I'm on hold right now with Epson, the printer company. My printer broke a couple weeks ago, right in the middle of crafting several outlines, a process that entail printing out my interviews and reviewing the information I've gathered. I tried my darndest to fix the printer. I replaced the ink. I ran a number of diagnostics and tests to try to get the thing to work. Nothing. In the end I had to purchase a new printer.
But this incident, like so many I've encountered as a freelancer including the destruction of my laptop at the hands of my cat, highlights an important element of freelancing - the wearing of many hats. As a self employed person, you play every role within your company, both front office and back office. One of these back office roles that we must play is IT technician. And despite specializing in writing about technology, I know very little about fixing the stuff.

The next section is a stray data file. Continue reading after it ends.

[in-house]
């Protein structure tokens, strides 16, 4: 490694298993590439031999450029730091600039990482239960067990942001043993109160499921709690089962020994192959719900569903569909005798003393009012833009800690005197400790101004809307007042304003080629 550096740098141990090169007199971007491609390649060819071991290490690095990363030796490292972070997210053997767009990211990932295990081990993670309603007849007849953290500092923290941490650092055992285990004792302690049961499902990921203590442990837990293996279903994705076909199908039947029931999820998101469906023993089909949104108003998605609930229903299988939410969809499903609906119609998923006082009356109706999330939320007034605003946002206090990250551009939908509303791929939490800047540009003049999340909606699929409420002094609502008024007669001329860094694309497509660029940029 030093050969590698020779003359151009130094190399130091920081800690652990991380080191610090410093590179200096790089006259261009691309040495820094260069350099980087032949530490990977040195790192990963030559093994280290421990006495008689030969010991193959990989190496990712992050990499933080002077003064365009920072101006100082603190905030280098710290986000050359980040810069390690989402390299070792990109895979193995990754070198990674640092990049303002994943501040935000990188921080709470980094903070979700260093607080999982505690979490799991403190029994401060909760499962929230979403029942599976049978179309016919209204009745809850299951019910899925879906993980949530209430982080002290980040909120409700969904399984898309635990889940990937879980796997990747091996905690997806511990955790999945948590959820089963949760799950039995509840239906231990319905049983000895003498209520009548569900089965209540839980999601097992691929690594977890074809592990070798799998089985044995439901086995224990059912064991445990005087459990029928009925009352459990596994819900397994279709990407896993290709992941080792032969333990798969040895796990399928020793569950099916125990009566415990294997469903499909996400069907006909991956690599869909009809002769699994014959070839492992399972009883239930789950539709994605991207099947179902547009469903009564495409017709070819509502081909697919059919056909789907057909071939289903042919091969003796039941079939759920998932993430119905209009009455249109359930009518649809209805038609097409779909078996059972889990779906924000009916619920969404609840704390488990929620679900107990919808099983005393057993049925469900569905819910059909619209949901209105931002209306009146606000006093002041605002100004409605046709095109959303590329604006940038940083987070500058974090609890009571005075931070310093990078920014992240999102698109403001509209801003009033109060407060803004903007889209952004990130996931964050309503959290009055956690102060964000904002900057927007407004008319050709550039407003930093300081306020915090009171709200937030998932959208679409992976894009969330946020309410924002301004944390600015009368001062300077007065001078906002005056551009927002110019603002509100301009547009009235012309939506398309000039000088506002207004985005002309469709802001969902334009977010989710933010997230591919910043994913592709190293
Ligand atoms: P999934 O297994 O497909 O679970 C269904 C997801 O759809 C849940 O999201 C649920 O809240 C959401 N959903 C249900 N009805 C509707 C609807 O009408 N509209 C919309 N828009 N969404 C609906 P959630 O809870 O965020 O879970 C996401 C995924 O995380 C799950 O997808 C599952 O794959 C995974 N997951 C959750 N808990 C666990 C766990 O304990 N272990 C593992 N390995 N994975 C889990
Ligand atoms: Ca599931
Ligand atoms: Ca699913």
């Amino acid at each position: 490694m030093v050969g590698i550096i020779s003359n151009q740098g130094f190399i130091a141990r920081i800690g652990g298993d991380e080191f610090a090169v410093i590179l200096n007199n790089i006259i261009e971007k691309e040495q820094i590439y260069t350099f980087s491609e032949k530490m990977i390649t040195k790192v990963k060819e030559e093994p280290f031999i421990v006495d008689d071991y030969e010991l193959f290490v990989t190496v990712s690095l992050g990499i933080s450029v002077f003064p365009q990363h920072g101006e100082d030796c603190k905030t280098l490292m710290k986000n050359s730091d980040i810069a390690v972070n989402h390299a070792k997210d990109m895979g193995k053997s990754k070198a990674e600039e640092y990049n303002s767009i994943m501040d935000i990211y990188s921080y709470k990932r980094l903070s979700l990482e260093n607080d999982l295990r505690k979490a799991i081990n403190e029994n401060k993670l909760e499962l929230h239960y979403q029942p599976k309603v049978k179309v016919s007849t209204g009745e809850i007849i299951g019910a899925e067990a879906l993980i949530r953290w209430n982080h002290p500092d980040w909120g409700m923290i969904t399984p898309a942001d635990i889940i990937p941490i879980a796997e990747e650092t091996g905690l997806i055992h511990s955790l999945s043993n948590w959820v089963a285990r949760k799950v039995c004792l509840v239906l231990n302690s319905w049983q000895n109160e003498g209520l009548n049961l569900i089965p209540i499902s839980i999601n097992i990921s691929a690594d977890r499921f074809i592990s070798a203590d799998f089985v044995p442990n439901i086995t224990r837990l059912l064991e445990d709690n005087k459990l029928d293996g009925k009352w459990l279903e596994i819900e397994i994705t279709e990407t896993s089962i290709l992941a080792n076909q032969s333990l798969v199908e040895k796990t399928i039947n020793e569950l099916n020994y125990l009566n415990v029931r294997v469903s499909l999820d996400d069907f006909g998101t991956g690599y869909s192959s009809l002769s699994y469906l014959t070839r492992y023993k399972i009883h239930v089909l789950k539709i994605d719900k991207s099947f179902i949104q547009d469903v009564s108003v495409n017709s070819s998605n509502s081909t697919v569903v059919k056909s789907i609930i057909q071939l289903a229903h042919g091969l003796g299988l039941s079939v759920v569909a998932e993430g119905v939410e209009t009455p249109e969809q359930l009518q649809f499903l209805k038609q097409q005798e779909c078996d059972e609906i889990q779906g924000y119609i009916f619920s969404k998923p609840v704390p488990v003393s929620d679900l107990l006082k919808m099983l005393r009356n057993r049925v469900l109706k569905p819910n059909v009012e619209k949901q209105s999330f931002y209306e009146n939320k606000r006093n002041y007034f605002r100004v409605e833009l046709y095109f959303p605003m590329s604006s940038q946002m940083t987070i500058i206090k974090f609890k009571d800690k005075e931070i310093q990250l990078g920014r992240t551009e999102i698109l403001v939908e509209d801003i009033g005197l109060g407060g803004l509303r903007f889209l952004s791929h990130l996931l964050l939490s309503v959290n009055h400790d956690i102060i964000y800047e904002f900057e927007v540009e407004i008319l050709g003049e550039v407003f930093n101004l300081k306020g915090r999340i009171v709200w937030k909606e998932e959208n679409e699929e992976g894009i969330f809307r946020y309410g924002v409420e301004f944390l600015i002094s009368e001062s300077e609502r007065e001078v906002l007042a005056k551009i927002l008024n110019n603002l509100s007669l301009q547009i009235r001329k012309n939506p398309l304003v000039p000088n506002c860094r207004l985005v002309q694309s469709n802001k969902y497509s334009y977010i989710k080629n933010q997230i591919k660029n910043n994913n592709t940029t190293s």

I think it would probably benefit any freelancer to take a few courses on IT troubleshooting. Whether its understanding how to troubleshoot certain, frequently used appliacations, such as the Microsoft Office Suite or Adobe Suite of products, or hardware, such as printers, computers and digital cameras, learning how to solve your own problems without turning to a costly technician can save you a lot of money.
That said, any expenses accrued from fixing your office equipment are tax deductible. So save those receipts! You might be kicking yourself for having to buy a costly new printer, but at tax time, you'll be happy to see the tax relief you get from your technical incompetence.